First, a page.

A new law giving people in Scotland the right to access information held by thousands of public authorities has come into force.
The new law came into force at midnight
The Freedom of Information (FoI) Act came into force at midnight and is aimed at increasing accountability.
Subject to certain conditions, anyone who makes a request to a public authority for information will be now entitled to receive it.
The act will be enforced by Information Commissioner Kevin Dunion.
The legislation introduces a general statutory right of access to all types of recorded information, of any age, held by Scottish public authorities.
It applies to the Scottish Executive and its agencies, local authorities, NHS Scotland, schools, colleges and universities, the police and the Scottish Parliament.
Other bodies can be added to the list in the future.
Anyone can apply for information from these bodies by writing to them and describing, as fully as possible, the information that they are looking for and giving their name and address.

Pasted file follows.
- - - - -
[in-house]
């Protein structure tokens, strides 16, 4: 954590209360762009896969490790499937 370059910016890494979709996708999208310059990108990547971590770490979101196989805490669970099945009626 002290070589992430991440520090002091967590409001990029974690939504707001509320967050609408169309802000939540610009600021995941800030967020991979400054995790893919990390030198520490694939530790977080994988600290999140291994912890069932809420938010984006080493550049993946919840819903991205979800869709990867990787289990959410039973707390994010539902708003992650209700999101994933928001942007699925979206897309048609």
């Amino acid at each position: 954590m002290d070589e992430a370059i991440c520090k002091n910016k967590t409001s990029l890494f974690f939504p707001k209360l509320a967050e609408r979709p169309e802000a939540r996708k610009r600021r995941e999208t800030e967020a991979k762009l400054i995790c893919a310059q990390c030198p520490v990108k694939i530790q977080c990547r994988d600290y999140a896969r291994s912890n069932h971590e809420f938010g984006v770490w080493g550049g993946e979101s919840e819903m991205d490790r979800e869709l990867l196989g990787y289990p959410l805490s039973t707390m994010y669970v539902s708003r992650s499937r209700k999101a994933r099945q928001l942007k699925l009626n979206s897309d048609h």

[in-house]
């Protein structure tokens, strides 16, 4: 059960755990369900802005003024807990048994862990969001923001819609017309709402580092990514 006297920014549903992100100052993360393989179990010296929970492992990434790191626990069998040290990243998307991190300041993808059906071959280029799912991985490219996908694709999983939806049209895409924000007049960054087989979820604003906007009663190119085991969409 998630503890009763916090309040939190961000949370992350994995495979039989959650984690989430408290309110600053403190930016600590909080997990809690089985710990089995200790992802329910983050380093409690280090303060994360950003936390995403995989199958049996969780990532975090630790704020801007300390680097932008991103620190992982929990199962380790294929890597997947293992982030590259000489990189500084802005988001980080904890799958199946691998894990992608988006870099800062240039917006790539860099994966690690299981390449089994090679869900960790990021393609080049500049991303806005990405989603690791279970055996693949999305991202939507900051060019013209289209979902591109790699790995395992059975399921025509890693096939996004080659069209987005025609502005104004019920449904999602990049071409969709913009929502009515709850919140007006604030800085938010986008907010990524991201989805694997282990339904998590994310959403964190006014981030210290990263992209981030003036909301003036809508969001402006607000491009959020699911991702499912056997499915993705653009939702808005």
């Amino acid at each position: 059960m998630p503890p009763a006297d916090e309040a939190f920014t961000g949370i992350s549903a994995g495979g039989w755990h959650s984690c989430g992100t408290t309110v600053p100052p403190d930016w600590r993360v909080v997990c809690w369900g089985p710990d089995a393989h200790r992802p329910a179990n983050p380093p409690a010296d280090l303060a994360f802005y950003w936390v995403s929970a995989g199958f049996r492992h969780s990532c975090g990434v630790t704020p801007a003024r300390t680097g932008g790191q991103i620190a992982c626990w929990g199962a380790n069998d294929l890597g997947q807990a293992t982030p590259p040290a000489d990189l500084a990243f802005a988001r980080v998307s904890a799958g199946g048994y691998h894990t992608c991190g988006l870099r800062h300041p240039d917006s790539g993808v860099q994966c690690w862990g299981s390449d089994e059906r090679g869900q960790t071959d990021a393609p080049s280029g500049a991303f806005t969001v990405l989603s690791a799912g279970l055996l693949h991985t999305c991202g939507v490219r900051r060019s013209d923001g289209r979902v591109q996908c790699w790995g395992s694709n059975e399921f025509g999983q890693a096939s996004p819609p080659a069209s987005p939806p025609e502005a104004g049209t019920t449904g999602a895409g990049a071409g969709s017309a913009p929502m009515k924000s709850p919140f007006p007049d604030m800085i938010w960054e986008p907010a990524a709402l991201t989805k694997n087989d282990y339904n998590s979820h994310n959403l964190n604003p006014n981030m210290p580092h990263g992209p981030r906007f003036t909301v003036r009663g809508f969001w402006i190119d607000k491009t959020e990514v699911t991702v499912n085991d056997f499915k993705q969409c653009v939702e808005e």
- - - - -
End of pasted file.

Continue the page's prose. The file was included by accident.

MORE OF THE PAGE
There is no need to give any reason for a request or even mention it is being asked for under the FoI Act.
Charging for information is discretionary with the first £100 of any details to be provided free of charge.
The Minister for Parliamentary Business Margaret Curran said: "The executive is committed to open and transparent government.
"It fits with our aim of delivering public services built around the needs of the people who use them.
"The legislation will deliver genuine benefits to the people of Scotland.
"It will give people the opportunity to find out more about their local school, hospital or council or, indeed, any of the estimated 10,000 or so public bodies in Scotland covered by the legislation."